Oh Manapenne Harish Kalyan Priya Bhavani Shankar

Director: Karthikk Sundar
Cast: Harish Kalyan, Priya Bhavani Shankar
Language: Tamil

Oh Manapenne! is directed by Karthikk Sundar. The title is delightful because it plays on an AR Rahman song, ‘Omana Penne’ and I love the way it puns on the song. The film stars Harish Kalyan and Priya Bhavanishankar. The film is a faithful remake of Tharun Bhascker’s Pelli Choopulu. If you haven’t seen that movie, it is a Telugu rom-com and obviously, because of the nature of the genre, it has two opposing types – the girl is super focused and the boy is lazy. He has no clear sense of direction or purpose, he is still clearing his arrears whereas she has got a gold medal in a management degree. She is detail oriented, punctual and he is not – so on and so forth. You can dream up all the concepts that you want, but if you don’t get the right actors, they all go to dust. 

The best thing about Pelli Choopulu was the casting because of the way it brought together Vijay Deverakonda and Ritu Varma. She really looked like the gold winning MBA type and he,  like a lazy loser, but a lovable lazy loser type. What is actually special about this is that they brought inner life to their characters.Anybody can play focus, which is an external character and anybody can play lazy You can just sit there and have a smoke or something. What really makes these characters more than what they are is the inner life that an actor brings. Ritu Varma and Vijay Deverakonda did that brilliantly. Their individual performances as well as in their mutual scenes, their chemistry was off the charts,  as was Tharun Bhascker’s staging and direction. The film had a genuine newness to it in the way it was staged, realized and everything that a director needed to do. It seemed so fresh! 

Now, that is not exactly there in Oh Manapenne! which gets off to quite a shaky start. there is a staginess to the dialogues and also to the performances. The leads take a while to settle into their roles and at first, they are very pleasant but bland. That inner life that I spoke about earlier is not there in either Harish Kalyan or Priya Bhavani Shankar. In fact, Priya Bhavani Shankar has better chemistry with Ashwin Kumar, who plays her ex-boyfriend in a small flashback. He is very good, as are the two actors who play Harish Kalyan’s friends – Anbuthasan and Abhishek Kumar. Another person who stands out is Venu Arvind who plays Harish Kalyan’s father. Otherwise there is no energy in the acting, in the frames or in the staging and everything seems  a little off. The dialogues start a certain way and stop, another person picks up their dialogue. There is no real sense of the actual energy of an interaction.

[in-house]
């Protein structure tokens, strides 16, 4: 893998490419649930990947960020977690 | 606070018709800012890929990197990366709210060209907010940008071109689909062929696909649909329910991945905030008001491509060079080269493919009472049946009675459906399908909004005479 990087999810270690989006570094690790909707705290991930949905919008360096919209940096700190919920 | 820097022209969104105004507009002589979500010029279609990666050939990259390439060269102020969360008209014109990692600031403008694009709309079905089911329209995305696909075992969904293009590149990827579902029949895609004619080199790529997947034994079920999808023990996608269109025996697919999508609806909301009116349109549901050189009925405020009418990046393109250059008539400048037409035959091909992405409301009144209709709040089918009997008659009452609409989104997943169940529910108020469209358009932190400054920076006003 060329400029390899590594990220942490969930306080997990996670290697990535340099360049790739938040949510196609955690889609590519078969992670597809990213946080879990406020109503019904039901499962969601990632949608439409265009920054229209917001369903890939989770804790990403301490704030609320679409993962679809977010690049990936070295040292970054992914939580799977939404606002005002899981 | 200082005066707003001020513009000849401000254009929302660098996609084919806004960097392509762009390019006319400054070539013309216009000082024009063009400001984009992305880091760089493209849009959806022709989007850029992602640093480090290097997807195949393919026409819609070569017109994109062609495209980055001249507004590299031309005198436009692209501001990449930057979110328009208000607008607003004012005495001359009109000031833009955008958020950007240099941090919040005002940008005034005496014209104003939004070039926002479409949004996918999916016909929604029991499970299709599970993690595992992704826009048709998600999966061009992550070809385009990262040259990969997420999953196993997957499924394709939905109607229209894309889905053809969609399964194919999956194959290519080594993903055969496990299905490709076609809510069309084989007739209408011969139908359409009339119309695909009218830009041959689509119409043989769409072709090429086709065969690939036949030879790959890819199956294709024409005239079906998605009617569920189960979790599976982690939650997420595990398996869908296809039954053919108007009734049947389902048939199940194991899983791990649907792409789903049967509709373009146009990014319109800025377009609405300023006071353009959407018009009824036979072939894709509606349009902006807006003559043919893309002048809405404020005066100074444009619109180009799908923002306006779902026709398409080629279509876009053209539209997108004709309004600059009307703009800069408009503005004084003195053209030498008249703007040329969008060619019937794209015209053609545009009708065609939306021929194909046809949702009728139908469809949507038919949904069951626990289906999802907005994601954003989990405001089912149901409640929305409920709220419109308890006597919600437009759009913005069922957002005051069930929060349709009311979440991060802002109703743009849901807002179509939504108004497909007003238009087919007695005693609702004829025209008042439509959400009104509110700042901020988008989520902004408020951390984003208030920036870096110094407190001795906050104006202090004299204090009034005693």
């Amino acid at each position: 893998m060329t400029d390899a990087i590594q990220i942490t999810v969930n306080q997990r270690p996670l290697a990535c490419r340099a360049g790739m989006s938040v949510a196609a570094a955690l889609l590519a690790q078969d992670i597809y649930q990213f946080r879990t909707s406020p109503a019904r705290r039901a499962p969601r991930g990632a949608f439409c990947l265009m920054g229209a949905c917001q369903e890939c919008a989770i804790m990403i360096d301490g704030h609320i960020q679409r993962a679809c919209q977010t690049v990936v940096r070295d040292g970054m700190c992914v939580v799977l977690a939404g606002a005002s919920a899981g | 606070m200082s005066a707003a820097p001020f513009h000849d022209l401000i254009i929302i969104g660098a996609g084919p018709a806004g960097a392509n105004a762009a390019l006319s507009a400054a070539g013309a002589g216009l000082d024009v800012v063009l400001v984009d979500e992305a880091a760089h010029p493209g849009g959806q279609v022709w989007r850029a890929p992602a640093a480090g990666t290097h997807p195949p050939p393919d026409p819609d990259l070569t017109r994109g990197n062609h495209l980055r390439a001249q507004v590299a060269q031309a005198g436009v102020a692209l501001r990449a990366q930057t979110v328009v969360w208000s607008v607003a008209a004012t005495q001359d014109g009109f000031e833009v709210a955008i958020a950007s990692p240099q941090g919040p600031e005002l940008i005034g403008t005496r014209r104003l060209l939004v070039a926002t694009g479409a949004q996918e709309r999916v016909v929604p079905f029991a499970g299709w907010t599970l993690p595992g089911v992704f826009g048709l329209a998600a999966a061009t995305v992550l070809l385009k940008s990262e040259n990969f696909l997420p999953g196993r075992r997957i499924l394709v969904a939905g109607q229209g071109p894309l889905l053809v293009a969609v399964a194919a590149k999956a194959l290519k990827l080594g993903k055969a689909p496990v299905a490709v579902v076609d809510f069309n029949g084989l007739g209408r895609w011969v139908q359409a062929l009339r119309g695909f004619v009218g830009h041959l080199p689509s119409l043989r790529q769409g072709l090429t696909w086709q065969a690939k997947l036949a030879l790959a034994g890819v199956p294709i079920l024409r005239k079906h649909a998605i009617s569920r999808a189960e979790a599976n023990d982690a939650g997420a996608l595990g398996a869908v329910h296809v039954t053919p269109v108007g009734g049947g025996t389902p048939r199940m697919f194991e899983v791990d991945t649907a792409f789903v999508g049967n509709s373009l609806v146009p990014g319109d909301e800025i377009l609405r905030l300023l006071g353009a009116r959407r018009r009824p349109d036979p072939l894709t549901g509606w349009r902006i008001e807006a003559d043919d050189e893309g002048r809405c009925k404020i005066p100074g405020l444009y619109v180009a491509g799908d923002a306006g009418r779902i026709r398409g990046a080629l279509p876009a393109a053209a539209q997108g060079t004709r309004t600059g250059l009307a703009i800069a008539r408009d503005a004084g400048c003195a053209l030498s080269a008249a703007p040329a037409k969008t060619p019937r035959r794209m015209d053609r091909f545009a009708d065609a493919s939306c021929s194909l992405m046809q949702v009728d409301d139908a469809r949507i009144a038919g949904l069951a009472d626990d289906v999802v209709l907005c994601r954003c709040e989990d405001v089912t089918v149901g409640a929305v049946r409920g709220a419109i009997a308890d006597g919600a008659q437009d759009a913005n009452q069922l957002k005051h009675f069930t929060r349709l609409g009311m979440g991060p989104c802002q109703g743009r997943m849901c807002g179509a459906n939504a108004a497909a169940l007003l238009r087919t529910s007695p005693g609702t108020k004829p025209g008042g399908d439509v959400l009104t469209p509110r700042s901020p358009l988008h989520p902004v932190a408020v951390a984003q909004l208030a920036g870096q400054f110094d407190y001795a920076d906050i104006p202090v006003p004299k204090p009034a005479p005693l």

We see variations of similar scenes, which was the case in Pelli Choopulu as well, but I didn’t quite feel that there because of all the things that I mentioned above. But once the central idea of the food truck is established with Priya Bhavanishankar as the manager/business person and with Harish Kalyan as a chef, Oh Manapenne! really takes off. The leads begin to click and their cat and mouse rapport becomes quite affecting, infact both of them seem a little better in their serious scenes than the supposedly lighter scenes, earlier. 


The food truck is a wonderful metaphor, whether or not Tharun Bhascker thought of it. It says, in any relationship, between lovers/parents/siblings, you bring something and I bring something. Then we use these things together and make this relationship work. I like that idea in the food truck very much!

The second half also works because of the themes that I hinted at in the first half. They become articulated and make a lot of sense. For example, when I was much younger, I wish I had the guts to tell someone not to make us live life at their pace or the way your father or their father’s generation lived- we will find our way, just give us some space. 

Apart from this central conflict there are also tiny conflicts that keep the screenplay interesting. Another continuing conflict is the dowry system that Harish Kalyan’s character is actually invested in. He is so lazy that he thinks he can just live off the money that his wife brings. Now to some of us this might be shocking, but the film does not pass any judgement on any of its characters. There is a light disgusted expression from Priya Bhavanishankar, but otherwise the film is very clear that these people are who they are and we are not going to pass any judgements on them. We are just going to observe them. Of course, all of this comes from the Pelli Choopulu universe. 

What is nice and unique in Oh Manapenne! is Vishal Chandrashekar’s music which is a nice mix of the old and new that the film is about and the music reflects this beautifully. I will say, Oh Manapenne! is an okayish remake, but if you haven’t seen Pelli Choopulu, you may even upgrade that to a decent or to even, good.

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